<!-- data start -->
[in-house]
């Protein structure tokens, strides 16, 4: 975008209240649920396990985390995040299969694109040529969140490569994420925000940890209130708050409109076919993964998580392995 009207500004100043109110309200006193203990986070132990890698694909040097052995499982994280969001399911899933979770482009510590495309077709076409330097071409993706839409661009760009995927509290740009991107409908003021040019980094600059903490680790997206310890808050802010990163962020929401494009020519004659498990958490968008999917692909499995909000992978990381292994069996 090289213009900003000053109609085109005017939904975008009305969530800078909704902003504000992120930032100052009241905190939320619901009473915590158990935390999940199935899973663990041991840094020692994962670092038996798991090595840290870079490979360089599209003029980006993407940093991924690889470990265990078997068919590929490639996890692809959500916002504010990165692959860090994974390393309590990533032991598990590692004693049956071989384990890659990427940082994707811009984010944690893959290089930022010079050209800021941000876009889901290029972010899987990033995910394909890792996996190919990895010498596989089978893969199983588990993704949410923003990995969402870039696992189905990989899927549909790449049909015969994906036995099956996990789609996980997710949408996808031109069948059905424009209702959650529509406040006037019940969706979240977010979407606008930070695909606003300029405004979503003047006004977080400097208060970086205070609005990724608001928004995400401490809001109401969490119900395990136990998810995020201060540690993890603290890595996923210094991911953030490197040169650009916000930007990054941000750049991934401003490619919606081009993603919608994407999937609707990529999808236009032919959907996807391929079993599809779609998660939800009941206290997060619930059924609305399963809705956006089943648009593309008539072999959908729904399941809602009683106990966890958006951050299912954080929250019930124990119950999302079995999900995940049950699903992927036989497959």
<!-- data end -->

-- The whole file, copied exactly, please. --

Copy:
[in-house]
């Protein structure tokens, strides 16, 4: 975008209240649920396990985390995040299969694109040529969140490569994420925000940890209130708050409109076919993964998580392995 009207500004100043109110309200006193203990986070132990890698694909040097052995499982994280969001399911899933979770482009510590495309077709076409330097071409993706839409661009760009995927509290740009991107409908003021040019980094600059903490680790997206310890808050802010990163962020929401494009020519004659498990958490968008999917692909499995909000992978990381292994069996 090289213009900003000053109609085109005017939904975008009305969530800078909704902003504000992120930032100052009241905190939320619901009473915590158990935390999940199935899973663990041991840094020692994962670092038996798991090595840290870079490979360089599209003029980006993407940093991924690889470990265990078997068919590929490639996890692809959500916002504010990165692959860090994974390393309590990533032991598990590692004693049956071989384990890659990427940082994707811009984010944690893959290089930022010079050209800021941000876009889901290029972010899987990033995910394909890792996996190919990895010498596989089978893969199983588990993704949410923003990995969402870039696992189905990989899927549909790449049909015969994906036995099956996990789609996980997710949408996808031109069948059905424009209702959650529509406040006037019940969706979240977010979407606008930070695909606003300029405004979503003047006004977080400097208060970086205070609005990724608001928004995400401490809001109401969490119900395990136990998810995020201060540690993890603290890595996923210094991911953030490197040169650009916000930007990054941000750049991934401003490619919606081009993603919608994407999937609707990529999808236009032919959907996807391929079993599809779609998660939800009941206290997060619930059924609305399963809705956006089943648009593309008539072999959908729904399941809602009683106990966890958006951050299912954080929250019930124990119950999302079995999900995940049950699903992927036989497959």